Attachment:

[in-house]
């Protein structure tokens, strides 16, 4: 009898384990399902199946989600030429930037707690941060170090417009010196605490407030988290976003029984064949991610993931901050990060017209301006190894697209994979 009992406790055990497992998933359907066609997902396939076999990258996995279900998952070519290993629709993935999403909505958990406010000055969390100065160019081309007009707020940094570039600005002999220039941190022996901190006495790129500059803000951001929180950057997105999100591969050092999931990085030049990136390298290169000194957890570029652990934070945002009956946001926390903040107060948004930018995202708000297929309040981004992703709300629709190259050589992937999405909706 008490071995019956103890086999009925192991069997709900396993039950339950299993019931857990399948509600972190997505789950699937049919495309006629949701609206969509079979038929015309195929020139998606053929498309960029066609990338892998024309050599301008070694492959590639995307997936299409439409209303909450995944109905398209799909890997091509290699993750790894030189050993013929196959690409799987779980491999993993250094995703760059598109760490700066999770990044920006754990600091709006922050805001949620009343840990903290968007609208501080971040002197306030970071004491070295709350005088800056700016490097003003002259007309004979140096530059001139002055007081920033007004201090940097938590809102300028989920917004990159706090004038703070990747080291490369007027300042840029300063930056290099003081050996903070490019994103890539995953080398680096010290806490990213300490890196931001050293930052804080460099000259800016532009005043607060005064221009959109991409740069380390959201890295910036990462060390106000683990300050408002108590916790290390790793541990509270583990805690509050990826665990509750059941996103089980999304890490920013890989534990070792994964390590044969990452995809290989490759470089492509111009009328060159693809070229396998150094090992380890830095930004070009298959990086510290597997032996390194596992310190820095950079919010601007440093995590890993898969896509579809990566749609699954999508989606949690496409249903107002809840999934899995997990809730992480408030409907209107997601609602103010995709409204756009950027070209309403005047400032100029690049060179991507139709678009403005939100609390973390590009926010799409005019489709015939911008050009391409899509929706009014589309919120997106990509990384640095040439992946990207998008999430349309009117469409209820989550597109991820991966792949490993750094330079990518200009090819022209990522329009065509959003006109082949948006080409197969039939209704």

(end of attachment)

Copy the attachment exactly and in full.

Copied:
[in-house]
């Protein structure tokens, strides 16, 4: 009898384990399902199946989600030429930037707690941060170090417009010196605490407030988290976003029984064949991610993931901050990060017209301006190894697209994979 009992406790055990497992998933359907066609997902396939076999990258996995279900998952070519290993629709993935999403909505958990406010000055969390100065160019081309007009707020940094570039600005002999220039941190022996901190006495790129500059803000951001929180950057997105999100591969050092999931990085030049990136390298290169000194957890570029652990934070945002009956946001926390903040107060948004930018995202708000297929309040981004992703709300629709190259050589992937999405909706 008490071995019956103890086999009925192991069997709900396993039950339950299993019931857990399948509600972190997505789950699937049919495309006629949701609206969509079979038929015309195929020139998606053929498309960029066609990338892998024309050599301008070694492959590639995307997936299409439409209303909450995944109905398209799909890997091509290699993750790894030189050993013929196959690409799987779980491999993993250094995703760059598109760490700066999770990044920006754990600091709006922050805001949620009343840990903290968007609208501080971040002197306030970071004491070295709350005088800056700016490097003003002259007309004979140096530059001139002055007081920033007004201090940097938590809102300028989920917004990159706090004038703070990747080291490369007027300042840029300063930056290099003081050996903070490019994103890539995953080398680096010290806490990213300490890196931001050293930052804080460099000259800016532009005043607060005064221009959109991409740069380390959201890295910036990462060390106000683990300050408002108590916790290390790793541990509270583990805690509050990826665990509750059941996103089980999304890490920013890989534990070792994964390590044969990452995809290989490759470089492509111009009328060159693809070229396998150094090992380890830095930004070009298959990086510290597997032996390194596992310190820095950079919010601007440093995590890993898969896509579809990566749609699954999508989606949690496409249903107002809840999934899995997990809730992480408030409907209107997601609602103010995709409204756009950027070209309403005047400032100029690049060179991507139709678009403005939100609390973390590009926010799409005019489709015939911008050009391409899509929706009014589309919120997106990509990384640095040439992946990207998008999430349309009117469409209820989550597109991820991966792949490993750094330079990518200009090819022209990522329009065509959003006109082949948006080409197969039939209704």